Aon announced it will temporarily cut the pay by 50% of the company’s named executive officers in response to the COVID-19 crisis.
In addition, 70% of its global workforce will see a 20% reduction in their salaries, while approximately 30% of Aon colleagues will see no reduction.
The broker also vowed not to lay off workers during the crisis.
Gregory Case, chief executive officer; Christa Davies, chief financial officer; Eric Andersen, president; John Bruno, chief operating officer, and Tony Goland, the company’s chief innovation officer, have agreed to a temporary 50% reduction in their base salary from May 1, 2020 through December 31, 2020, or until another date is determined by the company, according to a filing with the Securities and Exchange Commission.
Further, the company’s non-executive directors have agreed to a temporary 50% reduction in their cash compensation during the same time period.
In addition to the payroll actions, Aon said it would be reducing expenditures on contractors and discretionary expenses not related to client service, and pausing a share buyback plan.
Managing Expenses Through Salary Cuts
“Typically insurance brokers have managed through economic slowdowns with workforce reductions and in this case the company has said that no one will lose their jobs due to COVID-19, so instead they are looking to manage expenses through these salary reductions,” said a bulletin on Aon, published today by Wells Fargo Securities. “This is the first employee pay reduction in the history of Aon. It will be interesting to see if other brokers follow suit; our assumption is they might.”
In an April 27 letter to employees, which was included in the SEC filing, Case said, Aon has committed that no one at the broker is going to lose their job because of this COVID-19 outbreak. “Bringing the best of our firm to clients requires every single one of our colleagues and we are committed to an approach that allows all of us to continue supporting that mission,” he said.
Case said these actions were taken because of the nature of the “unprecedented lockdown.”
“There is no question that it would be easier to wait and see how significant the coming economic downturn will be, but that puts the future of our firm at risk. Some might argue it would simply be easier to lay-off a subset of our colleagues, but that would put our ability to serve clients at risk,” Case wrote.
He acknowledged that the world is experiencing “a humanitarian tragedy at a scale that is difficult to comprehend:”
“While we hold on to glimmers of hope that the worst of the human impact may have passed, the economic consequences are likely to play out for months, or even years to come. Which presents us with difficult decisions in the near term.”
Case cited the gloomy fact that the global economy is forecasted to shrink by about 3 percent for all of 2020 as a factor behind the executive team’s decisions.
“In Europe, recent reports project 59 million jobs affected, with more than a quarter of all private sector employment in the EU and UK impacted. In Asia, millions are projected to be out of work as China recovers from its first quarter of negative economic growth in over 50 years. In the United States, some project that nearly one third of American workers – nearly 47 million people – could lose their jobs before this crisis ends,” he said in the letter.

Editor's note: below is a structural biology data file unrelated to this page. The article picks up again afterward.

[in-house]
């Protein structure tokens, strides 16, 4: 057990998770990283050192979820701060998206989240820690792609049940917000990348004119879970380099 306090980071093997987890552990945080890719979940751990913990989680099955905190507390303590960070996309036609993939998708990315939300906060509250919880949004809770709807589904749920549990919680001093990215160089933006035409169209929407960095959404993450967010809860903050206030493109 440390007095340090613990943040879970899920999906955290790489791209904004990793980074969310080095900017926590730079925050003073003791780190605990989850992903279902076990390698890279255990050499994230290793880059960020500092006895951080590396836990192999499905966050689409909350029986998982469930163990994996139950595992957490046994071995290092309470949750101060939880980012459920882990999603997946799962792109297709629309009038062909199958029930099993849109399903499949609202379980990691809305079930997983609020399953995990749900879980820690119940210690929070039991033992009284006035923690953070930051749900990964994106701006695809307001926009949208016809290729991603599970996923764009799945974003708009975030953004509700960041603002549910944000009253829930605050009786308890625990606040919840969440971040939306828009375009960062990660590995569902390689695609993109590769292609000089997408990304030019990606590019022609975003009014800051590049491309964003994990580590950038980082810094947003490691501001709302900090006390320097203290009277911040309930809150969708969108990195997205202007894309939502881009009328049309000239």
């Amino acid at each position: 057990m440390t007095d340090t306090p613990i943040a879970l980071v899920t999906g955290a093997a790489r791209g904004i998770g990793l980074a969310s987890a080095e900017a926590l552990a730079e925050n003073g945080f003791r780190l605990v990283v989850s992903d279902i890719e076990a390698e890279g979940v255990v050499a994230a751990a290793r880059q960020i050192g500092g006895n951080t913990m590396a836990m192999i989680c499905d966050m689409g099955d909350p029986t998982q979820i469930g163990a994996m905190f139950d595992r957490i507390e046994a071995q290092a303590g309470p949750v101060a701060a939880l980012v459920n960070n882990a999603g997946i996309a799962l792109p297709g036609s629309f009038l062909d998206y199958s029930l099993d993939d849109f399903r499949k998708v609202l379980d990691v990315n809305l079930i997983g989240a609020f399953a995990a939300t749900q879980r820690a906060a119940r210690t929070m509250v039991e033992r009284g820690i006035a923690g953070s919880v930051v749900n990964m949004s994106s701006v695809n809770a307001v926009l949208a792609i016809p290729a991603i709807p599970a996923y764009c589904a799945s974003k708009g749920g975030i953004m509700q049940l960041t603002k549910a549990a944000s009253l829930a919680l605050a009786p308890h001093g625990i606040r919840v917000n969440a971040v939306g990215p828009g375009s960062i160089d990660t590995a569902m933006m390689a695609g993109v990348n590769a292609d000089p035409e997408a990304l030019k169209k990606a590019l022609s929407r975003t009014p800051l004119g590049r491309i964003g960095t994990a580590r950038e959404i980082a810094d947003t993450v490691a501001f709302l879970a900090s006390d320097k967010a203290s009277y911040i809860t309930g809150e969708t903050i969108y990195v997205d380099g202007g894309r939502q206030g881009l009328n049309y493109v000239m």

Case said this global lockdown is affecting major sectors of the economy.
“In some sectors, organizations have seen nearly all their business disappear in an instant. Airlines have idled most of their fleets. Hotels are all but empty. Retailers have shuttered their storefronts and resorted to layoffs on a massive scale. Energy companies are pressured as demand plummets. Banks are bracing for a torrent of clients unable to repay debt, with the top 5 U.S. banks alone expanding their loan loss reserves to five times greater than normal,” Case continued.
“Taken together, these trends point to a significant and sustained economic downturn. It’s possible that we’re wrong about the gathering financial storm, but our analysis tells us that we need to act and that presents us with a choice: do we eliminate jobs, or do we find an alternative that protects our colleagues and serves our clients?”
Case said the company is taking these actions to “protect jobs and preserve our ability to best serve our clients” and does so “from a position of exceptional financial strength.”
Aon is planning to acquire Willis Towers Watson — a deal that is scheduled to be completed in the first half of 2021. Neither company has yet discussed how the crisis will affect the future of the deal.
On March 19, a chief competitor of Aon’s also announced it would avoid layoffs. Marsh & McLennan CEO Dan Glaser pledged to secure the jobs of all 76,000 global employees in its insurance and risk management, human resources, management consulting and reinsurance brokerage businesses. He also announced a $5 million fund that would offer grants to employees facing financial hardship.
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